Back in 2016, the summer Olympics—the 31st Olympiad of the Modern Era—brought athletes together from 207 countries to compete in Rio de Janeiro, Brazil. The medal count added up to 307 gold, 307, silver, and 359 bronze medals, for a grand total of 973 athletes on the podium out of the 11,238 athletes competing.
This year, the 32nd Olympiad will create a similar spectacle for the whole world to watch in Tokyo, Japan. It will once again create a very strange paradox that almost nobody notices.
Paradoxically, everybody but the gold medal winners can be called losers. The Olympic ideal, however, says that the very good athletes—silver and bronze medal winners—do deserve credit beside the gold medal best.
Joe Torre, who managed the New York Yankees to four World Series championships and was the only major leaguer to tally up 2,000 hits and 2,000 wins as a manager, saw the paradox, too. Joe once told a sports reporter, “It’s nice to be in first place. But just because you’re not a winner doesn’t mean you’re a loser.”
Yet, it seems we do disagree with Joe. Consider some of our other favorite competitions, like the Super Bowl, the Wimbledon, the Stanley Cup, and even Joe’s World Series. Nobody ever got a silver or bronze medal for losing those. We love winners and losers, and we love it when the winners take all.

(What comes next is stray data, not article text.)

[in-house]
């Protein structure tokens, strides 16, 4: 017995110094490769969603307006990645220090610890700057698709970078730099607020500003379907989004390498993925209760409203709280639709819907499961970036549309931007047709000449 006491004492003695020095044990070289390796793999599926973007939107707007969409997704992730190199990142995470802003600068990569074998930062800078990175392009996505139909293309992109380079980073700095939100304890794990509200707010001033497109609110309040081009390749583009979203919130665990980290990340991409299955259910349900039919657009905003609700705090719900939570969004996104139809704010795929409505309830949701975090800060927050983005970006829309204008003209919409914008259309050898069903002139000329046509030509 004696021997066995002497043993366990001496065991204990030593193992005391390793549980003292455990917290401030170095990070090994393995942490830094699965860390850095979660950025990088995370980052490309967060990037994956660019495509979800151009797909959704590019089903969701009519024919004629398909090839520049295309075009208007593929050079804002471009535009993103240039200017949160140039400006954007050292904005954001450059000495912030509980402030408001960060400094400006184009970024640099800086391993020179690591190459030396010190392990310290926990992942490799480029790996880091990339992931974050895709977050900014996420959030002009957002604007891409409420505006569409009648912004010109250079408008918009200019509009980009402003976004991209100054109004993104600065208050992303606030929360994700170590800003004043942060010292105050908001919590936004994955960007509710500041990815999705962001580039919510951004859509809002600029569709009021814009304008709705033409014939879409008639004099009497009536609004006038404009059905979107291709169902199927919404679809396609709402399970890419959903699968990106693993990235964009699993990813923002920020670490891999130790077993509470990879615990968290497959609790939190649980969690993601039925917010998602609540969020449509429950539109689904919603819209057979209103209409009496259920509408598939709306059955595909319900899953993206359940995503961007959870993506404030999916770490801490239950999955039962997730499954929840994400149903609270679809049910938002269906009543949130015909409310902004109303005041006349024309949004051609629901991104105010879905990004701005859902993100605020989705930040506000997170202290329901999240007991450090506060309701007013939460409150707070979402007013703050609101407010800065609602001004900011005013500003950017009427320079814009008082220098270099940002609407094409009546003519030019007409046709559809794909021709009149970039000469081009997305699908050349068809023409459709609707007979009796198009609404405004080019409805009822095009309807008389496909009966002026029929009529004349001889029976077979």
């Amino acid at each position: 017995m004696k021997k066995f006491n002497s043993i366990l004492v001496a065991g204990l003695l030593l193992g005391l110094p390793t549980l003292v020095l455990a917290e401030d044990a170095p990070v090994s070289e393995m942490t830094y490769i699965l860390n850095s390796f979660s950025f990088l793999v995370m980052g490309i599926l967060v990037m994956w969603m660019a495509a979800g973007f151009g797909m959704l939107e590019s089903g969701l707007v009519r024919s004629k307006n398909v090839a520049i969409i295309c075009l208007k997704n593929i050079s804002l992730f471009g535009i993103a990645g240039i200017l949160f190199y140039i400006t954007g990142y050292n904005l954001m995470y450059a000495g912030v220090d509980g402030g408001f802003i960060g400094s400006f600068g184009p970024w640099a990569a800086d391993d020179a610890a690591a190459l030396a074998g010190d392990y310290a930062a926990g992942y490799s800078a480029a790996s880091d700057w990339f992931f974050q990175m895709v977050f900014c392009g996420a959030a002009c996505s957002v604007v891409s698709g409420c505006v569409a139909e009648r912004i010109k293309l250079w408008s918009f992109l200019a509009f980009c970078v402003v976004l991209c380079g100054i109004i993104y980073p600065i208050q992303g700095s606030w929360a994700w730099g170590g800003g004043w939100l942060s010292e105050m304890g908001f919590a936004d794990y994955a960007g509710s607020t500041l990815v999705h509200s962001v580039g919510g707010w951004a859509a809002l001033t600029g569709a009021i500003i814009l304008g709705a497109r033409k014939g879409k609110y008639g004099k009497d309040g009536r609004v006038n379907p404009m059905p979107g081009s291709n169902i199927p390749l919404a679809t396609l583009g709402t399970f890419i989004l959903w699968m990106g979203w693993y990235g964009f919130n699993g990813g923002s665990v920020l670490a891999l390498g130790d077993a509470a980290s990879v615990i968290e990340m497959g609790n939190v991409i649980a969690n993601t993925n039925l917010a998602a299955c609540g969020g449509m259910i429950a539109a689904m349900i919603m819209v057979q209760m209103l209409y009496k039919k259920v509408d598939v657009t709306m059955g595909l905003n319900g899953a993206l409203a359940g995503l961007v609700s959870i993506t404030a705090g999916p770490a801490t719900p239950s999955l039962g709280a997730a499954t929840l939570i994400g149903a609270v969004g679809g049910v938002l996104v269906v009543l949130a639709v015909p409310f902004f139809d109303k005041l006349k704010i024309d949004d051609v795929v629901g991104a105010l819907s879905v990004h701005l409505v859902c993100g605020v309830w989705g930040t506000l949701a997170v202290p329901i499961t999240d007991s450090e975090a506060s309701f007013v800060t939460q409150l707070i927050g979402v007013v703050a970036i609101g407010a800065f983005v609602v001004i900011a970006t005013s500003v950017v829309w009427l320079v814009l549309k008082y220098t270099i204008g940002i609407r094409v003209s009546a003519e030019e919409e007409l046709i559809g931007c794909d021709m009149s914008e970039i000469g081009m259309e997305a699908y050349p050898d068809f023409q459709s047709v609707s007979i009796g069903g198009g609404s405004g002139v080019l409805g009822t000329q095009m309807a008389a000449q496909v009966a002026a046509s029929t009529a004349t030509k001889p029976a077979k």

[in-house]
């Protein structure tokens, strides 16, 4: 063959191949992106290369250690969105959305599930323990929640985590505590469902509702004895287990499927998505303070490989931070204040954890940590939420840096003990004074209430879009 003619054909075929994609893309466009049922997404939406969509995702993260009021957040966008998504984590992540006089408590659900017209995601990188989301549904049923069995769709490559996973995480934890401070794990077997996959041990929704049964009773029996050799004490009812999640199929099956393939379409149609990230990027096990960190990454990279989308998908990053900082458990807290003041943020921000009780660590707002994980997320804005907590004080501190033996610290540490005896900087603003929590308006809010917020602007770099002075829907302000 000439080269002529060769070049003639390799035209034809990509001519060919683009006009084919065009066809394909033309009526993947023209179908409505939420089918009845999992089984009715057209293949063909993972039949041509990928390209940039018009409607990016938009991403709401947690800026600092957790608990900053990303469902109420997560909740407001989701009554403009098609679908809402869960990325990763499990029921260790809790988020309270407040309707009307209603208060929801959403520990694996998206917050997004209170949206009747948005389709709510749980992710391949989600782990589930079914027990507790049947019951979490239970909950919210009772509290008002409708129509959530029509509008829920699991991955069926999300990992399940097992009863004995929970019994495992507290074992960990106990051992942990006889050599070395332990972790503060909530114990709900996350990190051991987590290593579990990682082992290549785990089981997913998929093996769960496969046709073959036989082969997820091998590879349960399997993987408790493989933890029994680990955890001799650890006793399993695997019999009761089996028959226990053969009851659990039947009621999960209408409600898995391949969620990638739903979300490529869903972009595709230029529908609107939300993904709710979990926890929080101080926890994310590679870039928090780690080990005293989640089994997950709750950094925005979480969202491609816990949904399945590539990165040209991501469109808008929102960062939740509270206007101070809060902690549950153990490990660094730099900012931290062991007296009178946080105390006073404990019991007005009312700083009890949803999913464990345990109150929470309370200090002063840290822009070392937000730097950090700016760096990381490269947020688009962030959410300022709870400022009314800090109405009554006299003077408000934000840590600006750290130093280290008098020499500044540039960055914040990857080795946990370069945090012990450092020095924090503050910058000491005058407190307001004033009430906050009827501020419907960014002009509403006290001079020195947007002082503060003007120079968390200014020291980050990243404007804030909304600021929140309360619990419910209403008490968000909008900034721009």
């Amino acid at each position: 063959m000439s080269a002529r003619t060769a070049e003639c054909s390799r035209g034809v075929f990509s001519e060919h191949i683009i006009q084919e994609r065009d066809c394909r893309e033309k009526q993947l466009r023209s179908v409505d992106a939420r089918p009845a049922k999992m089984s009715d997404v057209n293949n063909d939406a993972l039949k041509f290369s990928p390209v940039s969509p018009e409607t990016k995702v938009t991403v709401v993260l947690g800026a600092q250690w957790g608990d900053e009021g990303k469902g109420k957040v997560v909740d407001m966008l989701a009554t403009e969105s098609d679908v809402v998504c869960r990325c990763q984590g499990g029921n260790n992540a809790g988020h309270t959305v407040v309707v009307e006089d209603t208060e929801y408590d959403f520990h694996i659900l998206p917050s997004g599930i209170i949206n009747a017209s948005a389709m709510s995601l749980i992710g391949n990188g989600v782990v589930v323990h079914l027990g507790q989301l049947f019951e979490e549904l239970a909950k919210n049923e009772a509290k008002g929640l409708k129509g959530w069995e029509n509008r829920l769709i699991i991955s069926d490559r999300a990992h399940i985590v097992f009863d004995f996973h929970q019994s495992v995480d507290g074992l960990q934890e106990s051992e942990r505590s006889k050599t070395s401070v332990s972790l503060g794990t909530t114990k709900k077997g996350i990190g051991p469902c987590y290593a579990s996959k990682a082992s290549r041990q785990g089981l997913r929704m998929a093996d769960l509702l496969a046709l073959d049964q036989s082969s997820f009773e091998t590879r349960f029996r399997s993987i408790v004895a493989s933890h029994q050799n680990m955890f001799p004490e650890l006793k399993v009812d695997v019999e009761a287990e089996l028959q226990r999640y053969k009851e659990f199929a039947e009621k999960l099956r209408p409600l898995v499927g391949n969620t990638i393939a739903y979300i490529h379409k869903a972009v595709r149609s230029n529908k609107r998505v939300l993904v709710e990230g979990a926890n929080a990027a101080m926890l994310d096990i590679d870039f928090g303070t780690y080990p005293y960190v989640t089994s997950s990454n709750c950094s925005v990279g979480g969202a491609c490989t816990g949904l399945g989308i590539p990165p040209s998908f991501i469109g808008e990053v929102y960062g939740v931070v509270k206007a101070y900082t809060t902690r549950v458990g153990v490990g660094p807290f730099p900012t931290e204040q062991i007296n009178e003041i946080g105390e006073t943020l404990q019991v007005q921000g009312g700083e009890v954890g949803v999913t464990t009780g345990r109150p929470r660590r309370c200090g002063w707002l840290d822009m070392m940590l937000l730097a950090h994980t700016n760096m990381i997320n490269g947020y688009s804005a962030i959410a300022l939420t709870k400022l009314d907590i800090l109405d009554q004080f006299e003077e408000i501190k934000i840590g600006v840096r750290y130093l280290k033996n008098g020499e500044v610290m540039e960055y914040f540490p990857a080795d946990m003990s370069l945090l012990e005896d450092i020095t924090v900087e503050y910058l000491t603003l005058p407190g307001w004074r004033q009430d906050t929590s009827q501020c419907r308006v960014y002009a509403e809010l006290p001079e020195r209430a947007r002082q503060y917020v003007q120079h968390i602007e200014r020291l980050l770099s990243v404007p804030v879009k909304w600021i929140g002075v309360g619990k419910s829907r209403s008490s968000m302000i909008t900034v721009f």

And that’s a problem.
This week the Jamestown Gazette’s guest contributor, Joni Blackman, brings us an in-depth conversation with another winner, local attorney Eddie Sundquist, who was just sworn in as the next mayor of Jamestown, New York.
Mayor Sundquist’s success in the recent election, however, will not guarantee his success as a mayor, nor would it for any other winner. Success depends on whether a politician or citizen treats an election like the Olympics or like the Superbowl.
The Superbowl model of politics says winner takes all, in power, decision making, and goal setting. Losers get nothing. But usually, in American politics at all levels, the winner rarely wins by a landslide. Nearly as many people voted for the loser. And that’s a silver medal!
Winner takes all may be one of the worst of all models for politics. It risks granting power to a winner to ignore, even dominate, the second largest part of the population.
The Olympic model of politics, on the other hand, says that second best is nearly as good as the best, when all the votes are counted, and should not be discounted for losing.
Winner-takes-all politics urges voters in the winning party to assume the losers are all wrong, ignorant, or misinformed and deserve no role in piloting the ship of state.
Democracy is not that kind of sport. We are all on the winner’s team, and the winner plays to win for us all.
That’s the third option beyond winners and losers.
Enjoy the read.